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Gertrude Lowthian Bell, sometimes called the "female" Lawrence of Arabia was a British adventurer, archaeologist and political powerhouse, who helped shape the modern Middle East after World War I. Voiced and executive produced by Tilda Swinton, the film chronicles Bell's journey into the uncharted Arabian desert and all-male halls of colonial power with never-seen-before archival footage of the region shot a century ago. The film takes us into a past that is eerily current.
This factual mistake happens in the German version. In the movie a title card reads: "Capture of Baghdad from the Turks: General Maude's Victory, March 11, 1917". This of course means that British forces under General Maude have captured Baghdad. However, the German version subtitles this as "Einnahme Bagdads durch die Türken: General Maudes Sieg, 11. März 1917". This translates as "Turkish forces capture Baghdad: General Maude's Victory, March 11, 1917". An obvious mistake. See more »
... and it is the only reason I knock even one star off, because for what it is, this is a perfect documentary.
Based on the title, I assumed it was going to be about something relatively recent, such as letters from soldiers in Iraq over the last two decades. To my surprise it was a more distant history lesson going back over 100 years.
It was presented ala Ken Burns style with old photos of the period accompanied by voice actors reading the words of various historical figures, centering on the journal of a young, affluent, well educated, and quite atypically adventurous, late Victorian era British lass, Gertrude Bell, who began traveling in the middle east at a young age, learned Arabic, fell in-love with the various Arab cultures, and encountered a host of notable personages including T.E. Lawrence himself. Evidently her forward thinking attitude and influence endeared her to many of the local tribes while stirring up distrust in the old Ottoman Empire, who considered her a British spy.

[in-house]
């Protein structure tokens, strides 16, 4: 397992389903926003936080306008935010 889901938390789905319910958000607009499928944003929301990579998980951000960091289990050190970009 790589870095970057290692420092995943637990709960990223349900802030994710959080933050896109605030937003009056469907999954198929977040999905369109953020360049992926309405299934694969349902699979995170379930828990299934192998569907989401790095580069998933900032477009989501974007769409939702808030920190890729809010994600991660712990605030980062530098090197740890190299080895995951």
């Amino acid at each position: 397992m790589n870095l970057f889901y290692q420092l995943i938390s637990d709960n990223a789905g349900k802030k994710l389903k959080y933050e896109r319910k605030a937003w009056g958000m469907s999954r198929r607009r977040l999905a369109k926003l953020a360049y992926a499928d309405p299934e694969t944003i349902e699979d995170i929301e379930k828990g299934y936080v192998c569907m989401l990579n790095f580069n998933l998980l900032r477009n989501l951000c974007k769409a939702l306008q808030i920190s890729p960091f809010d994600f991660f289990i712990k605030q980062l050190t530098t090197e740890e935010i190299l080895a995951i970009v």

Because of her accumulated vast Middle East knowledge, as WW1 approached, she (not unlike T.E.) was eventually put to work in the British Foreign Affairs Office, but, because she was a woman, most of the places to which she was assigned undervalued her and didn't quite know how to best employ her talents. She lost the love of her life during the failed effort at Gallipoli in 1915. His loss Left her devoted to the one thing that they had shared and mutually loved, the Middle East. Like Lawrence, she was an early advocate for an independent Arab State, and both during and after WW1, her empathetic understanding of the various ethnic and religious cultures including Arab and Jewish populations made her a trusted mediator among many of the indigenous people and a growing necessity for the British Empire.
The British had realized early on that transitioning from coal to oil would be essential to fuel their merchant fleets and the navy providing security for their massive empire, and that oil was plentiful in the middle east. So, when the allied powers gained post war control in the region, they promptly began carving up the area to best suit their purposes. The European goal was the establishment of loyal vassal kingdoms who would allow perpetual access to their most highly valued and as yet under exploited commodity, oil. Along with creating Saudi Arabia and a host of smaller Arab states, they also gave birth to Iraq. So Ms. Bell, with the best of intentions, was still used by all parties involved. Thus, in this historical retrospective, she can rightfully be called an unintentional founder of the modern Middle East, with all of its problems.
Highly recommended as a documentary on a key piece of Mideast history that is not known very well.
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